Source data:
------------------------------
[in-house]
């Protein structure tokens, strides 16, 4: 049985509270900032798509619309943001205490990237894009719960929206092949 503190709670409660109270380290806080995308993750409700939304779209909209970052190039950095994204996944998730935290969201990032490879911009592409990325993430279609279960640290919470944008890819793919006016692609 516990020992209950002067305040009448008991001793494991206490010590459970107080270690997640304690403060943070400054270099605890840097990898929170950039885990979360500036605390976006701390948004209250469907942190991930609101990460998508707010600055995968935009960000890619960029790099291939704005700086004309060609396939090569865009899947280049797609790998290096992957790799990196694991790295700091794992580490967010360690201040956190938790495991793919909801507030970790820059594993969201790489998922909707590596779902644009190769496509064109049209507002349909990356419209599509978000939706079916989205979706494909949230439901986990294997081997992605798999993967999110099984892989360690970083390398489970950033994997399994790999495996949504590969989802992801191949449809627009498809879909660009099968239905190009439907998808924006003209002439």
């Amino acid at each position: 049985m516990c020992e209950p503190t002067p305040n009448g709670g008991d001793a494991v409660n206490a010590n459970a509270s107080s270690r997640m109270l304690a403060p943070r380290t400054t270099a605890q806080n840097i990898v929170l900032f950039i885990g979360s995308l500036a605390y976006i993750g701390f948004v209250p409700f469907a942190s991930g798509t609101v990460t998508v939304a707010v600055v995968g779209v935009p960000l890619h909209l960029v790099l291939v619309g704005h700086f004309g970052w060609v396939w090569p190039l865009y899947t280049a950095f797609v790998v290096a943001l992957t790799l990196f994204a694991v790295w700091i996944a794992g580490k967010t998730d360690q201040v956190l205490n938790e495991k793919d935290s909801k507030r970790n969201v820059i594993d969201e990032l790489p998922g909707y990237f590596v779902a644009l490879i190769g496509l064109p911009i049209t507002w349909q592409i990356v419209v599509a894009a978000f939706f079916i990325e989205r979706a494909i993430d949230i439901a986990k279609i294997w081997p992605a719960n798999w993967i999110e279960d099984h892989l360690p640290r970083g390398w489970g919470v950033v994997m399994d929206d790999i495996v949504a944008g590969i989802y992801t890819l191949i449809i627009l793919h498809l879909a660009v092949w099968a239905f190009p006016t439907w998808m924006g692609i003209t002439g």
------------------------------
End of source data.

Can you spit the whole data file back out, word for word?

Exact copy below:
[in-house]
């Protein structure tokens, strides 16, 4: 049985509270900032798509619309943001205490990237894009719960929206092949 503190709670409660109270380290806080995308993750409700939304779209909209970052190039950095994204996944998730935290969201990032490879911009592409990325993430279609279960640290919470944008890819793919006016692609 516990020992209950002067305040009448008991001793494991206490010590459970107080270690997640304690403060943070400054270099605890840097990898929170950039885990979360500036605390976006701390948004209250469907942190991930609101990460998508707010600055995968935009960000890619960029790099291939704005700086004309060609396939090569865009899947280049797609790998290096992957790799990196694991790295700091794992580490967010360690201040956190938790495991793919909801507030970790820059594993969201790489998922909707590596779902644009190769496509064109049209507002349909990356419209599509978000939706079916989205979706494909949230439901986990294997081997992605798999993967999110099984892989360690970083390398489970950033994997399994790999495996949504590969989802992801191949449809627009498809879909660009099968239905190009439907998808924006003209002439």
């Amino acid at each position: 049985m516990c020992e209950p503190t002067p305040n009448g709670g008991d001793a494991v409660n206490a010590n459970a509270s107080s270690r997640m109270l304690a403060p943070r380290t400054t270099a605890q806080n840097i990898v929170l900032f950039i885990g979360s995308l500036a605390y976006i993750g701390f948004v209250p409700f469907a942190s991930g798509t609101v990460t998508v939304a707010v600055v995968g779209v935009p960000l890619h909209l960029v790099l291939v619309g704005h700086f004309g970052w060609v396939w090569p190039l865009y899947t280049a950095f797609v790998v290096a943001l992957t790799l990196f994204a694991v790295w700091i996944a794992g580490k967010t998730d360690q201040v956190l205490n938790e495991k793919d935290s909801k507030r970790n969201v820059i594993d969201e990032l790489p998922g909707y990237f590596v779902a644009l490879i190769g496509l064109p911009i049209t507002w349909q592409i990356v419209v599509a894009a978000f939706f079916i990325e989205r979706a494909i993430d949230i439901a986990k279609i294997w081997p992605a719960n798999w993967i999110e279960d099984h892989l360690p640290r970083g390398w489970g919470v950033v994997m399994d929206d790999i495996v949504a944008g590969i989802y992801t890819l191949i449809i627009l793919h498809l879909a660009v092949w099968a239905f190009p006016t439907w998808m924006g692609i003209t002439g």